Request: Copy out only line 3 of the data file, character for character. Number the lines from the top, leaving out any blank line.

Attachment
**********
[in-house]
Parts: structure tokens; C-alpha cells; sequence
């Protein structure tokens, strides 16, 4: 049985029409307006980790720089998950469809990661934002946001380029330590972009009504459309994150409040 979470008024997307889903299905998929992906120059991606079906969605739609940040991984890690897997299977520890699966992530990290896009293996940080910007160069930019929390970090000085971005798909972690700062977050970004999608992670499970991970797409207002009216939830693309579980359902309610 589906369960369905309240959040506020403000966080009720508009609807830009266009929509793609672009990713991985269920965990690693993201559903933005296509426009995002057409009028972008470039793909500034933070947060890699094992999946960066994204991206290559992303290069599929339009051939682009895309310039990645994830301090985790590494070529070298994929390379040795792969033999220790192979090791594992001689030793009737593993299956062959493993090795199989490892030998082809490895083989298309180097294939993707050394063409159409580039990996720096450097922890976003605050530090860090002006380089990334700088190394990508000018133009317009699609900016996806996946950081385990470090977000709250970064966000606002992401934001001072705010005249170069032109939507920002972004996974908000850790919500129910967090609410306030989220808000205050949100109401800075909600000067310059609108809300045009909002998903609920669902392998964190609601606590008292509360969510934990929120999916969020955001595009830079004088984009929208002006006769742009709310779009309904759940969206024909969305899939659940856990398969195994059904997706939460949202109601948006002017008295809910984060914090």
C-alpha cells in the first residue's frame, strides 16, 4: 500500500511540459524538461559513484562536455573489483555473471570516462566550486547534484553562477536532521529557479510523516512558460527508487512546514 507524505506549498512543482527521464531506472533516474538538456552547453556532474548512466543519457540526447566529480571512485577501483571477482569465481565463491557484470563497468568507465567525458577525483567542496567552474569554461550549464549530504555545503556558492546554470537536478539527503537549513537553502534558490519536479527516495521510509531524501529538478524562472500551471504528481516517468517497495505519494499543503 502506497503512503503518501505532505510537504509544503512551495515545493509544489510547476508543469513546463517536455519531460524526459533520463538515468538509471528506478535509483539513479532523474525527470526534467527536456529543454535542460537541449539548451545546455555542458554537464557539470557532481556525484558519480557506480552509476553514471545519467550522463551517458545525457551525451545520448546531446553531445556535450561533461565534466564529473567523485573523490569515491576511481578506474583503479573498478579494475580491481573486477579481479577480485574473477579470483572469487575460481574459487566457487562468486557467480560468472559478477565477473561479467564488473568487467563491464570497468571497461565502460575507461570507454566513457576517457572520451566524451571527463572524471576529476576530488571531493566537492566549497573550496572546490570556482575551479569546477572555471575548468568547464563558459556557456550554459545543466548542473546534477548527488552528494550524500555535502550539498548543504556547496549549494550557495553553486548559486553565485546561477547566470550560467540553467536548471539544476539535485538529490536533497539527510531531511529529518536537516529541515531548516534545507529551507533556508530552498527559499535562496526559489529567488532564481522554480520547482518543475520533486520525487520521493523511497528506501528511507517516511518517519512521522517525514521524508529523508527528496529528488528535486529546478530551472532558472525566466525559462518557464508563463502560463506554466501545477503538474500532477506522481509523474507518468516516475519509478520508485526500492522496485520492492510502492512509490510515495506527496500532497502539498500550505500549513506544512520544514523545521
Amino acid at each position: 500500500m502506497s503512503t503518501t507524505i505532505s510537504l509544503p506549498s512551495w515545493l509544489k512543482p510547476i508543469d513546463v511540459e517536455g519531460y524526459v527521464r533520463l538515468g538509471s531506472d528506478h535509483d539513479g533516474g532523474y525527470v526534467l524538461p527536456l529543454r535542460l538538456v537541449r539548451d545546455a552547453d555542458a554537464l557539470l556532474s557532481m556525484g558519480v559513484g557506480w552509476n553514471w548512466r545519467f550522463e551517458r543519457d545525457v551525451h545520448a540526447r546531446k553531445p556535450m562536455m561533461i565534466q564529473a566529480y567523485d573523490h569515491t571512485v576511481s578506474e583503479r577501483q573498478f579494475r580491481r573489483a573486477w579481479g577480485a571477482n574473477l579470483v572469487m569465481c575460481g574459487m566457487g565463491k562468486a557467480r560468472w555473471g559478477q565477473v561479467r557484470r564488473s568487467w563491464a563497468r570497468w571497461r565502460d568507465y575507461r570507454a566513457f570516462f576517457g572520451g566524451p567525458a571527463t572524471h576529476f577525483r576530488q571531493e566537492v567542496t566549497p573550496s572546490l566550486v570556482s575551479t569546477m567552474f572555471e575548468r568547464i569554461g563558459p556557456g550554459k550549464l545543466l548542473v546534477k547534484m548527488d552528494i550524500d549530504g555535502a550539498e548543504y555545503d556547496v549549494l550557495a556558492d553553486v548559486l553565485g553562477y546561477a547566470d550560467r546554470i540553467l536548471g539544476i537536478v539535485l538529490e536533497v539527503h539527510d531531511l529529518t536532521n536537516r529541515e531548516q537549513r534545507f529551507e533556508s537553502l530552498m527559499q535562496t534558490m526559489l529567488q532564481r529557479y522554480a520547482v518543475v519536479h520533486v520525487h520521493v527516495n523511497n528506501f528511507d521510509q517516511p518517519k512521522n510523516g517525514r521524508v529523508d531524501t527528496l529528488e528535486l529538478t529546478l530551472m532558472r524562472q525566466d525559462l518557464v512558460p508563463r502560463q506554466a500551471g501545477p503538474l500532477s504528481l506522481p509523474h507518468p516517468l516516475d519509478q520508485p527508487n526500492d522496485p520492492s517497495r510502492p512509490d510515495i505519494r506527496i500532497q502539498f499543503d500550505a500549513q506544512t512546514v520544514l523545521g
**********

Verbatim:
């Protein structure tokens, strides 16, 4: 049985029409307006980790720089998950469809990661934002946001380029330590972009009504459309994150409040 979470008024997307889903299905998929992906120059991606079906969605739609940040991984890690897997299977520890699966992530990290896009293996940080910007160069930019929390970090000085971005798909972690700062977050970004999608992670499970991970797409207002009216939830693309579980359902309610 589906369960369905309240959040506020403000966080009720508009609807830009266009929509793609672009990713991985269920965990690693993201559903933005296509426009995002057409009028972008470039793909500034933070947060890699094992999946960066994204991206290559992303290069599929339009051939682009895309310039990645994830301090985790590494070529070298994929390379040795792969033999220790192979090791594992001689030793009737593993299956062959493993090795199989490892030998082809490895083989298309180097294939993707050394063409159409580039990996720096450097922890976003605050530090860090002006380089990334700088190394990508000018133009317009699609900016996806996946950081385990470090977000709250970064966000606002992401934001001072705010005249170069032109939507920002972004996974908000850790919500129910967090609410306030989220808000205050949100109401800075909600000067310059609108809300045009909002998903609920669902392998964190609601606590008292509360969510934990929120999916969020955001595009830079004088984009929208002006006769742009709310779009309904759940969206024909969305899939659940856990398969195994059904997706939460949202109601948006002017008295809910984060914090």